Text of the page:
According to the governor of Ohio, his fellow candidates for the Republican nomination are saying some "crazy" things. And he's right; but so is Kasich.
Recently, an article in CNN reported on Kasich's plan to "balance the federal budget in eight years, while cutting taxes and reforming federal entitlement programs."
Wait; there's more (all emphasis mine):
In his plan, he promised he would reduce the number of income tax brackets from seven to three and reduce the top rate from 39.6% to 28%. He also calls for eliminating the federal estate tax, dubbed by conservatives as the "death tax," and increasing the earned income tax credit, which helps low-income people.
Kasich would also rely on limits in Medicaid spending to balance the budget, but would put together a panel to examine Social Security reforms. Kasich took heat last week after he said that people who didn't want cuts in their Social Security benefits would have to "get over it."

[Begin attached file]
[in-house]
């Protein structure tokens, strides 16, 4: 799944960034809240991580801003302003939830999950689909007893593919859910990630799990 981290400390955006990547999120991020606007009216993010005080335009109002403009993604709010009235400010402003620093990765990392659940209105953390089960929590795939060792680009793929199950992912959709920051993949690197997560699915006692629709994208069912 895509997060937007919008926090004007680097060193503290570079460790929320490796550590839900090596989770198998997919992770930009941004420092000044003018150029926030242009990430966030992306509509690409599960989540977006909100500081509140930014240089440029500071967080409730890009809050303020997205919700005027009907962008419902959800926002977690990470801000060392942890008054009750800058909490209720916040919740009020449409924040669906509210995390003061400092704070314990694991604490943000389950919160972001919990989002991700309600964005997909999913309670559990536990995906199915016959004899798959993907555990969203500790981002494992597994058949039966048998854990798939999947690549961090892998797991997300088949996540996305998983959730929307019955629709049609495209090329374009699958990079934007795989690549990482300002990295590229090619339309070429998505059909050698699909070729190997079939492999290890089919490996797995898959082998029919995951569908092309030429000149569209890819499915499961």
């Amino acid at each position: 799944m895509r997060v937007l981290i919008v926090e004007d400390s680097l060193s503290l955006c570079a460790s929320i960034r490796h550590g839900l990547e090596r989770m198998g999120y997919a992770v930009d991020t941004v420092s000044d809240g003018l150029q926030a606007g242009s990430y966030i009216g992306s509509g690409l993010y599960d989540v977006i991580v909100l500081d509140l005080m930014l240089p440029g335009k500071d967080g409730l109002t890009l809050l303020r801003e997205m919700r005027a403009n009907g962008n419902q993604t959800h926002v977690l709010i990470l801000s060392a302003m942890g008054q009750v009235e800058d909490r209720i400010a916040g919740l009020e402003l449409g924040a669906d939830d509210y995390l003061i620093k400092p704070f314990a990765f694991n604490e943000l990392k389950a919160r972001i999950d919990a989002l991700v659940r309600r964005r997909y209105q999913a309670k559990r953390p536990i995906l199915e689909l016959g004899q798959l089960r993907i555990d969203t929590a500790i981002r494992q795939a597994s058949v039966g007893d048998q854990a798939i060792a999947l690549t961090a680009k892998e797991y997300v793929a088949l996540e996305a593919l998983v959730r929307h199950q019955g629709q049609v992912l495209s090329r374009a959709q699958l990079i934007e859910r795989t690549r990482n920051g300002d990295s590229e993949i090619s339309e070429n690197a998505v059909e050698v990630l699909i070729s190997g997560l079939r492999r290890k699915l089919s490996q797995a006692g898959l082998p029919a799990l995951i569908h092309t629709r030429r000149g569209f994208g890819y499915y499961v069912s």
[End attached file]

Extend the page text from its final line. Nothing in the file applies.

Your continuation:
Oy! Where do you begin?
How about this? According to Forbes, fully one-third of the 400 richest Americans inherited their wealth. Gov. Kasich doesn't want to just cut the estate tax, he wants to eliminate it altogether!
As for Kasich's plan to balance the budget in eight years, well, there's really nothing magical about a balanced budget. Households? Sure. But not necessarily the federal government. In fact, a balanced budget amendment, which Kasich advocates, could be a really bad idea. Here's what Paul Krugman had to say earlier this year:
In a depressed economy, however, a balanced-budget fetish and a hard-money obsession are deeply irresponsible. Not only do they hurt the economy in the short run, they can — and in Europe, have — inflict long-run harm, damaging the economy’s potential and driving it into a deflationary trap that’s very hard to escape.